With Donald Trump campaigning to return to the White House while under felony indictment, and with Hunter Biden’s legal saga unresolved, there should be bipartisan incentive in Congress for proposing a constitutional amendment limiting the president’s pardon power.

A proposed amendment should provide that the president’s “reprieves and pardons” power under Article II, Section 2, shall not apply to offenses, whether committed in office or out, by the president himself or herself; the vice president and cabinet-level officers; any person whose unlawful conduct was solicited by or intended to benefit any of these officials; or a close family member of any of these individuals.

Stephen A. Silver
San Francisco
The writer is a lawyer.

To the Editor:

Beyond asking “Where’s my Roy Cohn?” Donald Trump may now ask, “Where’s my Rose Mary Woods?”

David Schubert
Cranford, N.J.

To the Editor:

Re “Our Oppenheimer Moment: The Creation of A.I. Weapons,” by Alexander C. Karp (Opinion guest essay, July 30):

Mr. Karp argues that to protect our way of life, we must integrate artificial intelligence into weapons systems, citing our atomic might as precedent. However, nuclear weapons are sophisticated and difficult to produce. A.I. capabilities are software, leaving them vulnerable to theft, cyberhacking and data poisoning by adversaries.

The risk of proliferation beyond leading militaries was appreciated by the United States and the Soviet Union when banning bioweapons, and the same applies to A.I. It also carries an unacceptable risk of conflict escalation, illustrated in our recent film “Artificial Escalation.”

J. Robert Oppenheimer’s legacy offers a different lesson when it comes to advanced general-purpose A.I. systems. The nuclear arms race has haunted our world with annihilation for 78 years. It was luck that spared us. That race ebbed only as leaders came to understand that such a war would destroy humanity.

The same is true now. To survive, we must recognize that the reckless pursuit and weaponization of inscrutable, probably uncontrollable advanced A.I. is not a winnable one. It is a suicide race.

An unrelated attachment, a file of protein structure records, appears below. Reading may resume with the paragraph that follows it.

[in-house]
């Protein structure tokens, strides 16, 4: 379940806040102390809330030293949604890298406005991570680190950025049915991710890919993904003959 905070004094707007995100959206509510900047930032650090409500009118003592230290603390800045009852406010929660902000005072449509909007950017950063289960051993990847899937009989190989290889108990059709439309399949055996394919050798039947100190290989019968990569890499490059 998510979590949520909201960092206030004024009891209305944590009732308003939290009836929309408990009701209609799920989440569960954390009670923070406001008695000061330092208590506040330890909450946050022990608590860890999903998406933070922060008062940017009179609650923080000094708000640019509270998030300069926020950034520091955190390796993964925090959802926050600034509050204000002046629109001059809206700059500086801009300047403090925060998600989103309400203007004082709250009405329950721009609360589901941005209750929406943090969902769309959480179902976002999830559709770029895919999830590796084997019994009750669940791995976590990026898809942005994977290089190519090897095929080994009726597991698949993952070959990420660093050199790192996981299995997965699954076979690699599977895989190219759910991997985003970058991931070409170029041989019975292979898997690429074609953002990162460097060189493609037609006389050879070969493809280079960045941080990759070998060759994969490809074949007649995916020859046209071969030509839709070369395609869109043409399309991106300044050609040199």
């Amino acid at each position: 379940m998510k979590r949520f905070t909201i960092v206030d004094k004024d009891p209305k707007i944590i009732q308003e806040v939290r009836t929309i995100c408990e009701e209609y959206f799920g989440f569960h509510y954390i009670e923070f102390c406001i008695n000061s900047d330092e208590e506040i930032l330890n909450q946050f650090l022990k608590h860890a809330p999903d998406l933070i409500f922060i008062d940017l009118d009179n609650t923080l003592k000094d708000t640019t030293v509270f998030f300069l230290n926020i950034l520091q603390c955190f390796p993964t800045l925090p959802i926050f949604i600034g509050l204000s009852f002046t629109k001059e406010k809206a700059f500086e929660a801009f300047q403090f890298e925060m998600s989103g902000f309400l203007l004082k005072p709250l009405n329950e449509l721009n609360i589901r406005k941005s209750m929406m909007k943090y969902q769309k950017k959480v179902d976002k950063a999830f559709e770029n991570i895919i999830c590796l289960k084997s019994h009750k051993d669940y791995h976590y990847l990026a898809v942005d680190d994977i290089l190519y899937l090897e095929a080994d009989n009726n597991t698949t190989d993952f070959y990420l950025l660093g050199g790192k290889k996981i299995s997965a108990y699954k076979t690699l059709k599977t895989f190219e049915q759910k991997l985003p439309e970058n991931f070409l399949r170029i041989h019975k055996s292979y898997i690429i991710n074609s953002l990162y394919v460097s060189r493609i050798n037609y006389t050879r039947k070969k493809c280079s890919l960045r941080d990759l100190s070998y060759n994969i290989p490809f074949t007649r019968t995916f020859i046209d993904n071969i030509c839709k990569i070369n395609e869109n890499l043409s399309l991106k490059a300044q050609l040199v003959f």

Anthony Aguirre
Santa Cruz, Calif.
The writer is the executive director and a co-founder of the Future of Life Institute.

To the Editor:

Re “Vegans Make Smaller Mark on the Planet Than Others” (news article, July 22):

While I agree that people could help reduce greenhouse-gas emissions by eating plants only, I find it crucial to note that food policy is the main reason for poor food choices.

Food choices follow food policy, and U.S. food policy is focused on meat, dairy, fish and eggs. Our massive network of agriculture universities run “animal science” programs, providing billions of dollars’ worth of training, public relations, research, experimentation and sales for animal products.

Our government provides subsidies to the meat, dairy, fish and egg industries far beyond what fruits, vegetables and other plant foods receive. Federal and state agriculture officials are typically connected to the meat or dairy industry. The public pays the cost of animal factories’ contamination of water and soil, and of widespread illness linked to eating animals since humans are natural herbivores.

No wonder the meat, dairy, fish and egg industries have so much money for advertising, marketing and public relations, keeping humans deceived about their biological nature and what is good for them to eat.

David Cantor
Glenside, Pa.
The writer is founder and director of Responsible Policies for Animals.